We position them a little out into the room and slightly angled in towards the listening position. They don’t prove particularly fussy and have a wide enough dispersion to sound balanced from a variety of seating positions.


Audiovector R3 Arreté sound

(Image credit: Audiovector)

We play a range of music from Red Hot Chili Peppers to the likes of Beethoven and Kate Bush. It doesn’t take long to be impressed by the R3’s clarity. These are astonishingly detailed speakers that deliver sound in a forthright and explicit manner. There’s no fudging of sonic edges here, every note is superbly defined from the leading edge onwards.

There’s no shortage of punch, with the speaker reproducing the Chili Peppers’ hits with all the drive and attack intact. We’re impressed by the speaker’s responsiveness and ability to communicate the momentum of the music.

While there’s plenty of analysis on offer, it’s the R3’s ability to deliver all that information in a musical and cohesive whole that impresses. We like that it doesn’t make a meal of the recording’s hard and bright edges, keeping things listenable where rivals would have been happy to tear things apart.

Beethoven’s Fifth Symphony allows the Audiovectors to show their impressive dynamic reach and ability to track a multitude of instrumental strands without getting confused. These speakers have a controlled and refined manner that suits music such as this well, and enough in the way of low-end authority and scale to truly satisfy. 

They’re nicely judged tonally, sounding balanced and cohesive while treading that fine line between having some sonic character but still sounding authentic. Given a little care in positioning, there’s plenty of power at low frequencies yet precision and tautness aren’t sacrificed in the process.

Stereo imaging is terrific. The speaker’s presentation is crisply focused and convincingly layered, placing instruments and sound in a well-organised soundstage. The R3’s direct presentation means that they present the sound in a forward manner, but there’s still enough in the way of image depth to satisfy.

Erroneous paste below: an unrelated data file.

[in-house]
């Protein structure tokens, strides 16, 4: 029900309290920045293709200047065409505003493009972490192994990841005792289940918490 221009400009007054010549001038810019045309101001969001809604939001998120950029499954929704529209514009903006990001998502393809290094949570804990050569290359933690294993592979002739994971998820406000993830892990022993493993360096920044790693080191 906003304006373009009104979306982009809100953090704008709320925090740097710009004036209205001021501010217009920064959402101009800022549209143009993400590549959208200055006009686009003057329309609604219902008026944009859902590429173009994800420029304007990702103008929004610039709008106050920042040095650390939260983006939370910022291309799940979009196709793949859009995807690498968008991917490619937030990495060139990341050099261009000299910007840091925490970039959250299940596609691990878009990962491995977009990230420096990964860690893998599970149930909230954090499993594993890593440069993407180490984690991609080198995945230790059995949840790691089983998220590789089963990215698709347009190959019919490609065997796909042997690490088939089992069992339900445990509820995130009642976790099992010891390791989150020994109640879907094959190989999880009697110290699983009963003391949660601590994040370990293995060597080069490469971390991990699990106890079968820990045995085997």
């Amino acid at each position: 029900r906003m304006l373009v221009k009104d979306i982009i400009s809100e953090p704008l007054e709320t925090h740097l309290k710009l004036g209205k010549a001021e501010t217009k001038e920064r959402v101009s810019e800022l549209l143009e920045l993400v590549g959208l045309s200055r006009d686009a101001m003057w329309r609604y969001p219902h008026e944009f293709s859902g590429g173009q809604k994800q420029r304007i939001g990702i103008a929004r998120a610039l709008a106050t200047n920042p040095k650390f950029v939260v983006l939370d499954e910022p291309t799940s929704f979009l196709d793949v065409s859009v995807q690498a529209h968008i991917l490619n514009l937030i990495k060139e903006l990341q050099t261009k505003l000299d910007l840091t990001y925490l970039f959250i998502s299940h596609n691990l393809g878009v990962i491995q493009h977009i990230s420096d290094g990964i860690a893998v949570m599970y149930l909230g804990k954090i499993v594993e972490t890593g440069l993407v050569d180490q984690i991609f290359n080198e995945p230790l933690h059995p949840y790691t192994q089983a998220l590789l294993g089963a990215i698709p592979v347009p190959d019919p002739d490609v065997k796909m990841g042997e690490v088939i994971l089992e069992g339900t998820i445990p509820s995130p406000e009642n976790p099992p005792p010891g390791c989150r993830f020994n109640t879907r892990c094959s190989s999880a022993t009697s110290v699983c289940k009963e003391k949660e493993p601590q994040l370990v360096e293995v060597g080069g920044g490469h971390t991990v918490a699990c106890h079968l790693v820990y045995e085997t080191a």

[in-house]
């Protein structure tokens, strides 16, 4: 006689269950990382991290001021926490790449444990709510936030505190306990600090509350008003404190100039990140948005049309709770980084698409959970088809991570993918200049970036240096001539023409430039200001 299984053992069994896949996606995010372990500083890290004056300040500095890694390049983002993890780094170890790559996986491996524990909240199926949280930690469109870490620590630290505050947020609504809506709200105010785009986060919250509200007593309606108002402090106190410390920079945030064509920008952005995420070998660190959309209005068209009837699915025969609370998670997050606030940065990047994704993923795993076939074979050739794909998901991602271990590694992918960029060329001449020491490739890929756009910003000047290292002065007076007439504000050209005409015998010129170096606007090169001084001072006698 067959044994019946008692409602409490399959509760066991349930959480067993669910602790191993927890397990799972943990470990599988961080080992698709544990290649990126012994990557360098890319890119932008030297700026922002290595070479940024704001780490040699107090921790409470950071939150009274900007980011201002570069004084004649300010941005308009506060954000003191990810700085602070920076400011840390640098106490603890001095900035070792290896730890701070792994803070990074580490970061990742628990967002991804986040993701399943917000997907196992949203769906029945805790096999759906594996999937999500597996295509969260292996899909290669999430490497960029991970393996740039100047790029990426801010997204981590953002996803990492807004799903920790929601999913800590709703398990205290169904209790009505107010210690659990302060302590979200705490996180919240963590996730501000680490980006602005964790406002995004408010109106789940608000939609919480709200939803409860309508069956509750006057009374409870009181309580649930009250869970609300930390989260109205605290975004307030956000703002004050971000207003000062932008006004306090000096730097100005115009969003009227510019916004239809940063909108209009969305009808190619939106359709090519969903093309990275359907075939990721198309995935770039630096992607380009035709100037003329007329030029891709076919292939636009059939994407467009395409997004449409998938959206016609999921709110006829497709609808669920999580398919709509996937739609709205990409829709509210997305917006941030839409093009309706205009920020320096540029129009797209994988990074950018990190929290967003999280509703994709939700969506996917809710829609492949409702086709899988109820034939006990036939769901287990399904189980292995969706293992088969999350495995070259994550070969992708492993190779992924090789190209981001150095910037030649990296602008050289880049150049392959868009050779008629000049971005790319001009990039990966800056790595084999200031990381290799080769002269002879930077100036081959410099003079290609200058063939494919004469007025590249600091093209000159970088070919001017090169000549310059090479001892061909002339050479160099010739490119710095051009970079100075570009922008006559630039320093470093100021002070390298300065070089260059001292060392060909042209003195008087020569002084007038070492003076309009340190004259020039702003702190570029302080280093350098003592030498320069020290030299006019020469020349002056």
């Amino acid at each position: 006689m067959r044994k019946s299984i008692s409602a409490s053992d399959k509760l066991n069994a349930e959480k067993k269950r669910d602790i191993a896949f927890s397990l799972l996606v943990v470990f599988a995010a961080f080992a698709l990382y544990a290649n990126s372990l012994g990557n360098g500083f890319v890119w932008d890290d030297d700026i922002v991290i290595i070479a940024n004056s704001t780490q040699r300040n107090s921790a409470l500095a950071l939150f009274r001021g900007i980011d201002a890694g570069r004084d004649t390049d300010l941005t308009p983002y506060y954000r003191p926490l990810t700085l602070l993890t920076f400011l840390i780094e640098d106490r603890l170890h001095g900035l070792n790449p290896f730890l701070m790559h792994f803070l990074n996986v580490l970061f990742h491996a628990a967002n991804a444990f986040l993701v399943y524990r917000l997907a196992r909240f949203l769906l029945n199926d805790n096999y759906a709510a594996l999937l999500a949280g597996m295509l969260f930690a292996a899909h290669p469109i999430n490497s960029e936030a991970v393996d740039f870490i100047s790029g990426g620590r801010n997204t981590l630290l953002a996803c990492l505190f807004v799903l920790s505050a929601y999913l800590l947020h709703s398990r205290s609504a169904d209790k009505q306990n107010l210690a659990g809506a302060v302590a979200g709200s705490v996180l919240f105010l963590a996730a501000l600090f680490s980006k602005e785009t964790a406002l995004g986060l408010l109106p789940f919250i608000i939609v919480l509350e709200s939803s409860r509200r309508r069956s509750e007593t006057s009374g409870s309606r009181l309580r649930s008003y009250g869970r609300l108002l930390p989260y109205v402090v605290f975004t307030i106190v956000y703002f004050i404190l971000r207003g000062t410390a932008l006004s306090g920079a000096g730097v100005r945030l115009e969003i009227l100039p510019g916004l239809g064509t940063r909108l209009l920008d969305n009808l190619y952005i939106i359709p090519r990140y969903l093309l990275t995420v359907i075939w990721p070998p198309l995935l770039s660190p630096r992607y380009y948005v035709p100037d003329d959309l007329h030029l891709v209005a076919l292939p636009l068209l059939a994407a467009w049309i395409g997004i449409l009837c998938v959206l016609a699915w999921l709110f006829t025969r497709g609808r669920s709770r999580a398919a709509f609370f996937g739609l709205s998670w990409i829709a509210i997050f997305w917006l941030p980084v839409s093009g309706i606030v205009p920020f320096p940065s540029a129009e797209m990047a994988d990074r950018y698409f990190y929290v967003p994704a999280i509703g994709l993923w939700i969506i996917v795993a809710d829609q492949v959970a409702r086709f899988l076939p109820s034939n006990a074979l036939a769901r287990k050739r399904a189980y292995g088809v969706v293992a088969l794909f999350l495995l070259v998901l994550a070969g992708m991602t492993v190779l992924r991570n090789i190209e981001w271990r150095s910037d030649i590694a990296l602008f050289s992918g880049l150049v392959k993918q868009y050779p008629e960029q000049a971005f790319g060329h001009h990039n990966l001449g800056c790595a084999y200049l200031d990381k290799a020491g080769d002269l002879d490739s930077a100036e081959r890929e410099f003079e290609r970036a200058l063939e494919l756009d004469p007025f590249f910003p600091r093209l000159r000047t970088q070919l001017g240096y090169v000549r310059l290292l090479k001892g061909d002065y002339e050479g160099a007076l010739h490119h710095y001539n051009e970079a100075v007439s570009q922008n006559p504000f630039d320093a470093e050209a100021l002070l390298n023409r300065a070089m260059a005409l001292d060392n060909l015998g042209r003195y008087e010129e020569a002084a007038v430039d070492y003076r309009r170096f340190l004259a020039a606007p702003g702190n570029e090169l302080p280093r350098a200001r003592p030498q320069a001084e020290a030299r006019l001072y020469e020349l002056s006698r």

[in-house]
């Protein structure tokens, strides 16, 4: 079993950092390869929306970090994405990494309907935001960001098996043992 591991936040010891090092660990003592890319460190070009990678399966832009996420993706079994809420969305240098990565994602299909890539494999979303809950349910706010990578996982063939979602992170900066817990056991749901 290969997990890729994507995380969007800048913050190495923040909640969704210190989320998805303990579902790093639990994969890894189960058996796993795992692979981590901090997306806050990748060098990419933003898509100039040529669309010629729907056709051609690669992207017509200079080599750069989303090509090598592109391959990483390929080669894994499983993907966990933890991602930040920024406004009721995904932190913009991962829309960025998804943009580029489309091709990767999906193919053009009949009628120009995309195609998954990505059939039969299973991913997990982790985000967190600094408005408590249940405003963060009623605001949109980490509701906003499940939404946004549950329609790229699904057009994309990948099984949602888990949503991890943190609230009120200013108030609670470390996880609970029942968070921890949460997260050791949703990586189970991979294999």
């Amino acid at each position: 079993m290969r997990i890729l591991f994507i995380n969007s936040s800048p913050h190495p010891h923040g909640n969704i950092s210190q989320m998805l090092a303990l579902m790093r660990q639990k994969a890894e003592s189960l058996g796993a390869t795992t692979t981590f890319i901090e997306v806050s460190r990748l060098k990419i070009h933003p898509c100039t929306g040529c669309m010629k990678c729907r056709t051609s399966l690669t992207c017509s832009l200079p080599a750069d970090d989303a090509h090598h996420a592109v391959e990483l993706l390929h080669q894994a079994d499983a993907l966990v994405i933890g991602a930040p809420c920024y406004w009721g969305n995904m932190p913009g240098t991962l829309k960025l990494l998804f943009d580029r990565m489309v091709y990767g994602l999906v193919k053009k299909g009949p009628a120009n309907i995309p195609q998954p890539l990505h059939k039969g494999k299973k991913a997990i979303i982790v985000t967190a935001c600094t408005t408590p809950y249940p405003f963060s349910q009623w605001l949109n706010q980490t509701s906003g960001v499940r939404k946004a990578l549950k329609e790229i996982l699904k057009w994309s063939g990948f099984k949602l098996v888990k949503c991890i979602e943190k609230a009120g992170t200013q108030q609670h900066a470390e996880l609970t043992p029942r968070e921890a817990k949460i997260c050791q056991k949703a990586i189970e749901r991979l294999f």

Kate Bush’s Hounds Of Love is a favourite of ours and the Audiovectors sound right at home with the dense production and complex rhythms. Bush’s vocals come through with nuance and passion, the R3’s explicit midrange-resolving subtleties ensuring tracks such as Under The Ivy come to life. That AMT tweeter works a treat, making most alternatives sound a little crude and lacking in agility. Audiovector’s engineers have done a fine job integrating the trio of drive units to sound so seamless.


By high-end standards, the R3 Arretés are something of a left-field choice. They’re relatively small, and are obviously related to cheaper products.

But Audiovector has done a superb job here, adding a smorgasbord of ingredients that turn the basic R3 recipe into one that can take on the best even at this elevated level.

These Arretés should be seen as more than just tweaked R3s - they’re brilliant speakers in their own right.


  • Sound 5
  • Compatibility 5
  • Build 5